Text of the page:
Carbonic maceration; the process of allowing fruit to enter an anaerobic state, whereby grapes act as their own fermentation vessels.
Aerobic fermentation sees that fruit is crushed in an oxygen permitted state whereby yeasts transfer the sugars present into ethanol and carbonic dioxide. Dependant on time spent on skins, phenolic compounds run into the ferment adding tannic structure and colour to the wine.
In a Carbon Dioxide rich environment, CO2 permeates the skins of the grapes through osmosis and begins to ferment at an intracellular, biochemical level. Instead, the alcohol produced works as a solvent drawing colour to the juice.
Without being crushed, berries are kept whole until approx 1.5%-2.5% alcohol is achieved. During this process, polyphenols (such as tannins and anthocyanins) migrate from the skin to the pulp (the inside of the grapes), turning their flesh lighter in colour. Various compounds that are important for flavour (or which are flavour precursors) are produced here. When the grapes cease to produce this process, they break to then either release their juice, or more typically are pressed which follows with a further primary fermentation (carried out by yeasts), resulting in a relatively pale coloured wine with low tannin levels and enhanced fruity aromatics.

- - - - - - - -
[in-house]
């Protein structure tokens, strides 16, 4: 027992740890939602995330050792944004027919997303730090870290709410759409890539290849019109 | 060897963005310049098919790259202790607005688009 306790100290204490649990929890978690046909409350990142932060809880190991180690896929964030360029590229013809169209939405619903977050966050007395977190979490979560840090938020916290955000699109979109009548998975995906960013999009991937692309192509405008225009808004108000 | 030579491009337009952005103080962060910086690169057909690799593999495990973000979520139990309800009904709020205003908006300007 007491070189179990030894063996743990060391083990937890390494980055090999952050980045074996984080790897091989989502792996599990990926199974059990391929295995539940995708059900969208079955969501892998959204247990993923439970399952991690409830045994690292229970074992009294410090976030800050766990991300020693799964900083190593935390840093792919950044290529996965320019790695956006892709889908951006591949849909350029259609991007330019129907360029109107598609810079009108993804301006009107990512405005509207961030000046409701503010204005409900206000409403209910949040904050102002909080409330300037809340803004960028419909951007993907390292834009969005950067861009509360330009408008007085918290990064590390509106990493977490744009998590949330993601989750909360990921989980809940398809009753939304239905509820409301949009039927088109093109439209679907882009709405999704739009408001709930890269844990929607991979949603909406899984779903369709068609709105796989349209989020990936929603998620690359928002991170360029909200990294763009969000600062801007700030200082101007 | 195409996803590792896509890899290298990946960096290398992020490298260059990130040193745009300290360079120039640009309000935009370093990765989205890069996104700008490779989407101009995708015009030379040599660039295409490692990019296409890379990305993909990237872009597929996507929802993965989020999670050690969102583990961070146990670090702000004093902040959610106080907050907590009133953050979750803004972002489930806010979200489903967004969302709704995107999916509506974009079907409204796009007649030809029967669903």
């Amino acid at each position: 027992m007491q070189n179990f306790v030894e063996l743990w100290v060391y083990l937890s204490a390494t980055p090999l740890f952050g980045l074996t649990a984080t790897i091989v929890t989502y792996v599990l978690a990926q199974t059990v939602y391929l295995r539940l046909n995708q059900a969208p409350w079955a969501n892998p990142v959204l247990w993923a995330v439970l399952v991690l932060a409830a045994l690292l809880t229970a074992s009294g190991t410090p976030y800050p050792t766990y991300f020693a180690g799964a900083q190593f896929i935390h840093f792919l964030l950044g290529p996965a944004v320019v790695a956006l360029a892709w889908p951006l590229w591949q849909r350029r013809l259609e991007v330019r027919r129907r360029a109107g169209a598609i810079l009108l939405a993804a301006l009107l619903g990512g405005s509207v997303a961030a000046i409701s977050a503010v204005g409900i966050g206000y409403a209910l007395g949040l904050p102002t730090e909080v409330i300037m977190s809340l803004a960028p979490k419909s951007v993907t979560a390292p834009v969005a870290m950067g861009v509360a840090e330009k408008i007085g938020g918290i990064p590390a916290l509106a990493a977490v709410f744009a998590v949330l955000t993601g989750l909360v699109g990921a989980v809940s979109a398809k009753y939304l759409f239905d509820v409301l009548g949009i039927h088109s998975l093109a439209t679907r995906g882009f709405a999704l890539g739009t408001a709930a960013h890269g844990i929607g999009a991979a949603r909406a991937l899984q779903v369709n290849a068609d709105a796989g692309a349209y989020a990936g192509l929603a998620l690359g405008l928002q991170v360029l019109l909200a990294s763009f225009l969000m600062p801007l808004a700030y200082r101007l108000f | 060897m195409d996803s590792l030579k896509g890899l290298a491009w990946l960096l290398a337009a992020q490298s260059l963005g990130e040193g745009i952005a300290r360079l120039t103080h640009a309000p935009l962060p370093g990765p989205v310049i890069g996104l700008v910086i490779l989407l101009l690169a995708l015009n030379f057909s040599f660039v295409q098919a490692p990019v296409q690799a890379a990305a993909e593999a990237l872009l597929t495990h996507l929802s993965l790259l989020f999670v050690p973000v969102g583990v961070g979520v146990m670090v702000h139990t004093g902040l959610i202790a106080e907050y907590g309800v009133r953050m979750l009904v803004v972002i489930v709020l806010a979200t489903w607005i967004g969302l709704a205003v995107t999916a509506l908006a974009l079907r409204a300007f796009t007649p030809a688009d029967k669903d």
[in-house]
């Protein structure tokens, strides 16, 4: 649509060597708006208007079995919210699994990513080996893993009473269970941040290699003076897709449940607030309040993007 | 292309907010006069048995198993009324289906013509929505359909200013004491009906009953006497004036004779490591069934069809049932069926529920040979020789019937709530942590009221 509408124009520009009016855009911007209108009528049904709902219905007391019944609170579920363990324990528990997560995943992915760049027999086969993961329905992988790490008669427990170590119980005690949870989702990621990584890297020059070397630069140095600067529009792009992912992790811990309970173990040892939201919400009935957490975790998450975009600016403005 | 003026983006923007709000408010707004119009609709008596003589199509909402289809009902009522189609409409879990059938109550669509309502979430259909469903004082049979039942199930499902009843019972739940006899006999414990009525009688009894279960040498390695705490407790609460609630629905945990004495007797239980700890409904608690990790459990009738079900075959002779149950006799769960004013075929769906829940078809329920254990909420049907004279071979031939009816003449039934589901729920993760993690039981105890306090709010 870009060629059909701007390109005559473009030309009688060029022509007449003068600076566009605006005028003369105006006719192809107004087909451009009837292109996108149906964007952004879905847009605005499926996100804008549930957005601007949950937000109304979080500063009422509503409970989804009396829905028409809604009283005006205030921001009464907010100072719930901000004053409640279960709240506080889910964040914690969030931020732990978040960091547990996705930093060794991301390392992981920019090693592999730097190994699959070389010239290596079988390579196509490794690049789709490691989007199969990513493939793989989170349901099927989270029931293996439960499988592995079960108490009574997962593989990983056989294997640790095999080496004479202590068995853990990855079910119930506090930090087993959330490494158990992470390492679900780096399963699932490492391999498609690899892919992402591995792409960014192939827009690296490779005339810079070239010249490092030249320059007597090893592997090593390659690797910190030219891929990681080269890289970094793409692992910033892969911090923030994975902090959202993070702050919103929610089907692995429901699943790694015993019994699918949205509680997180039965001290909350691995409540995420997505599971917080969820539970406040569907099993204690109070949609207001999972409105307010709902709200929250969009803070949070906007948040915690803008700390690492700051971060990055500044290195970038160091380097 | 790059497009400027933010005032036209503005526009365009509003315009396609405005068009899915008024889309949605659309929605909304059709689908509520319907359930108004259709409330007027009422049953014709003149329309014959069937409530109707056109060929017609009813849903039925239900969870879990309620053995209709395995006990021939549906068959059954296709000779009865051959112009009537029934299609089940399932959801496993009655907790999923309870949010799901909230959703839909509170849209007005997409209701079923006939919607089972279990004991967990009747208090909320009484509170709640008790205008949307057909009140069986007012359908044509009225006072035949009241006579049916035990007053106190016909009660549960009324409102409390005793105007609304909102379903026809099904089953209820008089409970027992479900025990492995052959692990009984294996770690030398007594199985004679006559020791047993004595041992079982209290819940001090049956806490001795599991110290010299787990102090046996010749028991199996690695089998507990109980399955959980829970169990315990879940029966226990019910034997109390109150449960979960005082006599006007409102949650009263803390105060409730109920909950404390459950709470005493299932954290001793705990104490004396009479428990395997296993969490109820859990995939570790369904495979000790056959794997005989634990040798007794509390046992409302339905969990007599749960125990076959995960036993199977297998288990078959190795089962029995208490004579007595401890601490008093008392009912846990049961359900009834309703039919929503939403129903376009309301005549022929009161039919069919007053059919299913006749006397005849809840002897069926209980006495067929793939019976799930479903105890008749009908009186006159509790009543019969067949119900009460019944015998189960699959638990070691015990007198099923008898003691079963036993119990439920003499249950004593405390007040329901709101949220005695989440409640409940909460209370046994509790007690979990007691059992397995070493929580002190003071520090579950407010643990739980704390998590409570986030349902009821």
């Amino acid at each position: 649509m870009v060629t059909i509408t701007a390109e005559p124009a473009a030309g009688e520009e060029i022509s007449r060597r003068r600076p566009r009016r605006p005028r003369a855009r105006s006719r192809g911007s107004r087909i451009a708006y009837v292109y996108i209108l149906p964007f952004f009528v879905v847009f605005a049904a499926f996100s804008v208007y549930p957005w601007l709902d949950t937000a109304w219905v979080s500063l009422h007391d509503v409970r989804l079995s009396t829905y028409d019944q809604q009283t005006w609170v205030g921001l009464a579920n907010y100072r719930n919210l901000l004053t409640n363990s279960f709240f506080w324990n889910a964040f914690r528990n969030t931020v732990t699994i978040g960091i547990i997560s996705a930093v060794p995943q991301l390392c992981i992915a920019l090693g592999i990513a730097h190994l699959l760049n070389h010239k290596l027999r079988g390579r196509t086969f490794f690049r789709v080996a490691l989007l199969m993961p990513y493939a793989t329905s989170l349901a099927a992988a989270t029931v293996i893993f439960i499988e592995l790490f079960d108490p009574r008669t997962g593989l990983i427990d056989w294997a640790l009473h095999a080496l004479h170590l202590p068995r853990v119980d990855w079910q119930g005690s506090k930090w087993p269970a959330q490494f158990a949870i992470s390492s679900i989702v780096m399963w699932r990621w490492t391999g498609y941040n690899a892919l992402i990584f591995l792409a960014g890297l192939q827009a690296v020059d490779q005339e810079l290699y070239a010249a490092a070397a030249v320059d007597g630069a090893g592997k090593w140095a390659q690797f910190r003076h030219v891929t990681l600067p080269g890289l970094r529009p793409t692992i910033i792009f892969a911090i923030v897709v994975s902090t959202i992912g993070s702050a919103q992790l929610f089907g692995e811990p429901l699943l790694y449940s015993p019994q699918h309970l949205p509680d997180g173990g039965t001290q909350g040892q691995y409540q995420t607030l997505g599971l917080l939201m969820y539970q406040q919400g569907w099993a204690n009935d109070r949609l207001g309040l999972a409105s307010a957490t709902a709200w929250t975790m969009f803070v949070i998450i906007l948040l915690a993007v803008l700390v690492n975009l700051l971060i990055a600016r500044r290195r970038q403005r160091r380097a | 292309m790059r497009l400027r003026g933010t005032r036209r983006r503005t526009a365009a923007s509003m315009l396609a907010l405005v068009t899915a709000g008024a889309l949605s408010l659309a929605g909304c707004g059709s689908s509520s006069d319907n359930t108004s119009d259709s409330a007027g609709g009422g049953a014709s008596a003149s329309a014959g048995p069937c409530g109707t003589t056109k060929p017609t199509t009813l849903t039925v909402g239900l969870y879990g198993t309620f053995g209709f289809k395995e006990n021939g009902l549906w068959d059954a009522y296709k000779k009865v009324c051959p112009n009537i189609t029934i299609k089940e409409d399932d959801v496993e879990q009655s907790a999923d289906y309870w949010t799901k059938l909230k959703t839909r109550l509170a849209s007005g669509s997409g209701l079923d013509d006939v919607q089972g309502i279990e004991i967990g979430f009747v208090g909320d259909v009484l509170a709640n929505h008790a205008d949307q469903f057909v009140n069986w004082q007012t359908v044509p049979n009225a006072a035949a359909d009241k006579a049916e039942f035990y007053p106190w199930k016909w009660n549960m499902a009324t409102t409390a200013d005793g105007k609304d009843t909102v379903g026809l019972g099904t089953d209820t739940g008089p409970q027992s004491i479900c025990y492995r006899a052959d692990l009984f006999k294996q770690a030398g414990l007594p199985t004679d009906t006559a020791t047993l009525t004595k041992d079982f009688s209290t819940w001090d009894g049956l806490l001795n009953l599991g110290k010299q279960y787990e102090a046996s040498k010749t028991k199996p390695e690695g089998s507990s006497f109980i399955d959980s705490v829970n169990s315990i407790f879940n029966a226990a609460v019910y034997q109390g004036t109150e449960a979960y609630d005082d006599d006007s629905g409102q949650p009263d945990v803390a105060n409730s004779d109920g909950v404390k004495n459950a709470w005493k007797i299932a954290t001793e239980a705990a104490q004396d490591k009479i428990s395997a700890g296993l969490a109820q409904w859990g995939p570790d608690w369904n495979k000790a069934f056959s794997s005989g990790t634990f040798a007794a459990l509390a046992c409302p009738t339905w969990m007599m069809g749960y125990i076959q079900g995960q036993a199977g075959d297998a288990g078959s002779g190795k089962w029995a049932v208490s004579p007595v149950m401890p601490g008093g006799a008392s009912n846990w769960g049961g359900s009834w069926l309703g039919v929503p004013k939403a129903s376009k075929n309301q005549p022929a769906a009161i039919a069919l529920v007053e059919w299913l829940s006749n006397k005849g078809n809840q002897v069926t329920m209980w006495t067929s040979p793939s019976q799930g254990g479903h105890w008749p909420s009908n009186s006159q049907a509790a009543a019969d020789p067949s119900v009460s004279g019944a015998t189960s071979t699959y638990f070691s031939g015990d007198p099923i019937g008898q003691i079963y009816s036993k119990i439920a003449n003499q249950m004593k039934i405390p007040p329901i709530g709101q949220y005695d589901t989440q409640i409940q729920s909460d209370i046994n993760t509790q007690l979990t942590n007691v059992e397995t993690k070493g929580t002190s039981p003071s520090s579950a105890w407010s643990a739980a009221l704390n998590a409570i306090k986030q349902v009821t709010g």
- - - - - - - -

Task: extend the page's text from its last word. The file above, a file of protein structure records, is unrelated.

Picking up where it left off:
BORN TO CHILL!